Ice Age Giant Wolves Lived in Canada, First Fossil Jaw Reveals | The USA Print

Se cree que el espécimen de lobo gigante tiene entre 25,000 y 50,000 años.

Scientists Confirmed the Previous Existence of “Giant Wolves”” on our planet, huge predators that roamed in the Pleistocene of North and South America.

A specimen of one of these wolves was found in Medicine HatCanada, but had never been fully described, but research into the specimen’s dentition led researchers to believe the bone belongs to a large wolf, according to a paper published in the Journal of Quaternary Science.

The geographical environment of the Pleistocene in America, is the Pleistocene epoch marked by five or more main glacial periods, during which the ice of the polar cap that covered the North Pole advanced towards the south, reaching areas as southern as Germany and England, North Asia and Canada.

The giant wolf specimen is believed to be between 25,000 and 50,000 years old. and consists of only one jaw bone, including some teeth, labeled ROMVP 71618.

Found by Hope Johnson in 1969, the specimen was one of more than 1,200 vertebrate fossils collected near the town of Medicine Hat in southeastern Alberta.

“It had never been fully described”, told The Canadian Press evolutionary biologist Ashley Reynolds, the paper’s lead author. “This has never been done for this specimen.”

One of the other fossils found in this area belongs to a saber-toothed cat. (Smilodon fatalis). This lends strength to the idea that the jaw bone belongs to a dire wolf, as the two species were known to have overlapping range.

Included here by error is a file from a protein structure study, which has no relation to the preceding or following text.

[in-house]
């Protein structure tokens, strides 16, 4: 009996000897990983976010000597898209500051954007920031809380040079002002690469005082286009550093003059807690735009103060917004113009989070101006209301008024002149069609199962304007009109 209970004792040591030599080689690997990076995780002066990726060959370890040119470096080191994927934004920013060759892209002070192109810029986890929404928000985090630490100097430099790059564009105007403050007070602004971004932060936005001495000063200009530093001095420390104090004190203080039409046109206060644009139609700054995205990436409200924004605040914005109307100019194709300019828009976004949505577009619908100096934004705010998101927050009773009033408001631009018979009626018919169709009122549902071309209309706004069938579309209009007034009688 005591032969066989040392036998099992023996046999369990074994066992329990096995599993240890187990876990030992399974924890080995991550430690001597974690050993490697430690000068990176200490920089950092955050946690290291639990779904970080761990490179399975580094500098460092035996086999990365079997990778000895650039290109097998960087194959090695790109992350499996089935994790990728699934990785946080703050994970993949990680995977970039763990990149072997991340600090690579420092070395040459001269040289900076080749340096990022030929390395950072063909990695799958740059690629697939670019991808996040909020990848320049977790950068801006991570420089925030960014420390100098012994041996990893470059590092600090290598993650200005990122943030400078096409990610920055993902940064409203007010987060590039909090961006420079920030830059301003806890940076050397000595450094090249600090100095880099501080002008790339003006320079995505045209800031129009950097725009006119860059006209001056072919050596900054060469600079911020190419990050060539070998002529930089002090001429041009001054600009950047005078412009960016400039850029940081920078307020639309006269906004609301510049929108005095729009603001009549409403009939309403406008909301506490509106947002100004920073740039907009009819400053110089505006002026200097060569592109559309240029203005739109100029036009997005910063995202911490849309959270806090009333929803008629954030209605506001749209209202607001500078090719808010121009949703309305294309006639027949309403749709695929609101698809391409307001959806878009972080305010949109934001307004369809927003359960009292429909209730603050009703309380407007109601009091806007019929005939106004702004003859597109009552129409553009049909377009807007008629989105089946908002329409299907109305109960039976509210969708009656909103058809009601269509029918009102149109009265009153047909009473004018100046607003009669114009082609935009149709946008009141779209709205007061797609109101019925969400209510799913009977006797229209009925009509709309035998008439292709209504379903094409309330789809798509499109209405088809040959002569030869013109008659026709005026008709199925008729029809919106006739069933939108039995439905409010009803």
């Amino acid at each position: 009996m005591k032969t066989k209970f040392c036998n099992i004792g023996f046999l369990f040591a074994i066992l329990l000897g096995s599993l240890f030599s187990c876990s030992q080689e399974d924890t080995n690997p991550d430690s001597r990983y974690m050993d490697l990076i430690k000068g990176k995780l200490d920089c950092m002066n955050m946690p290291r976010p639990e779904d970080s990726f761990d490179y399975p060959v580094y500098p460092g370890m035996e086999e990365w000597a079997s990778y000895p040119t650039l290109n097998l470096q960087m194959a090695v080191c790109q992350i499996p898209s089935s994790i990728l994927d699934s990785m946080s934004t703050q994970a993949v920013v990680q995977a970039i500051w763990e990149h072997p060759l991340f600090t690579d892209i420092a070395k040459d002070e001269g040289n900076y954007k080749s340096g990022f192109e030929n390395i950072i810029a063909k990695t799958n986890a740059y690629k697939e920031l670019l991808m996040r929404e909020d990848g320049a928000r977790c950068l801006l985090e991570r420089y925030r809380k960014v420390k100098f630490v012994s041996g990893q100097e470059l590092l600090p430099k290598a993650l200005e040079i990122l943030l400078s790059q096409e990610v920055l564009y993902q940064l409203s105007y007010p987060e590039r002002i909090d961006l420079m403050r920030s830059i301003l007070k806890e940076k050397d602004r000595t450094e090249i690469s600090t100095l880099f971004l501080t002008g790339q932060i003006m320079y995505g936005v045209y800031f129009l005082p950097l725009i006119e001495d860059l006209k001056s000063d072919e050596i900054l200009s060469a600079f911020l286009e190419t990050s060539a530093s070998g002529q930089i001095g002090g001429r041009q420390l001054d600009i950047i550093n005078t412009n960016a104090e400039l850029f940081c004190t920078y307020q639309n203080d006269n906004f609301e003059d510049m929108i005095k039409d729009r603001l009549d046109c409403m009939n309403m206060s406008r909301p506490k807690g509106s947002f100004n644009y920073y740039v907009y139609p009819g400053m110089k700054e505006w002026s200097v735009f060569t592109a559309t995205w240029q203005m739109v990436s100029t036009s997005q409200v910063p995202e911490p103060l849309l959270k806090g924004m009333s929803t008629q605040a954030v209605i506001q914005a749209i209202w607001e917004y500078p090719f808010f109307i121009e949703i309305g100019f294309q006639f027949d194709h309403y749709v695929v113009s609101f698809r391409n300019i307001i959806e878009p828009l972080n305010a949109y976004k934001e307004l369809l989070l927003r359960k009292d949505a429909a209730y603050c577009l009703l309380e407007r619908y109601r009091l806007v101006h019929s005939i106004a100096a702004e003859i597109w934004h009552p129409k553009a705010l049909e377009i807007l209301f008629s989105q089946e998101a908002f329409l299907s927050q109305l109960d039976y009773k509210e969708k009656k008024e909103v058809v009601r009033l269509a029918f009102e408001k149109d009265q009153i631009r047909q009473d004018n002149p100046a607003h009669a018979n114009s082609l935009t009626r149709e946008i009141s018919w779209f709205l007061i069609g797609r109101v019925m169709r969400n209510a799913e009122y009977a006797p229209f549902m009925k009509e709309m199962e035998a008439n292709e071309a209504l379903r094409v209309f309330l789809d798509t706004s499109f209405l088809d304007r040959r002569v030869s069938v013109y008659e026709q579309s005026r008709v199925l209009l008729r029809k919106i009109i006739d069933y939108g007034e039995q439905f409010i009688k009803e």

The range of the direwolf is thought to be larger than previously estimated, as recent fossils were found in northern China, with the suggestion of an ice-free corridor that would have passed through the Alberta region, connecting thus North America with Asia and allowing the migration of wolves.

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This specimen was also found about 311 miles north of a previously described Wyoming specimen, making it the northernmost point for this species.

The team made anatomical comparisons between the presumed direwolf jaw bone known as ROMVP 71618 and a direwolf bone from California, as well as one from Peru and those from gray wolves.

The team found that it was much larger than the expected length of the gray wolf’s jaw.

They suggest that the individual direwolf in the sample was an older individual, as the teeth within the jaw are badly worn.

The investigation finds that the jaw bone belongs to a giant wolf, representing the only confirmed record of the species in Canada.

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